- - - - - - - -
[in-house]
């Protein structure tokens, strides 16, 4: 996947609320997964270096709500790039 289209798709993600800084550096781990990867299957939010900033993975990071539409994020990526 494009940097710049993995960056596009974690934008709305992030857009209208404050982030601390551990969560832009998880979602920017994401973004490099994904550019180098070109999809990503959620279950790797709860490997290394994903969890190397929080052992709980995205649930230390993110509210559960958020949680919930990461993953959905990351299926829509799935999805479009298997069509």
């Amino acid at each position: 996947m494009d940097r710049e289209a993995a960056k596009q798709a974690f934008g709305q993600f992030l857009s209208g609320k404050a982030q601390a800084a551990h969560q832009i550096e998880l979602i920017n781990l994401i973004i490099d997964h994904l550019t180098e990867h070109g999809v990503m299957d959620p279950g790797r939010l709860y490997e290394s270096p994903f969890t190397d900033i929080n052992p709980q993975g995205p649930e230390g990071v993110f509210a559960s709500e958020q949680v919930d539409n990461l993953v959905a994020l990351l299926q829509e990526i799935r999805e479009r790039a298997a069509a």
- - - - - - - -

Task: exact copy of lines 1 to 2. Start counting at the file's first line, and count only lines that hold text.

[in-house]
């Protein structure tokens, strides 16, 4: 996947609320997964270096709500790039 289209798709993600800084550096781990990867299957939010900033993975990071539409994020990526 494009940097710049993995960056596009974690934008709305992030857009209208404050982030601390551990969560832009998880979602920017994401973004490099994904550019180098070109999809990503959620279950790797709860490997290394994903969890190397929080052992709980995205649930230390993110509210559960958020949680919930990461993953959905990351299926829509799935999805479009298997069509």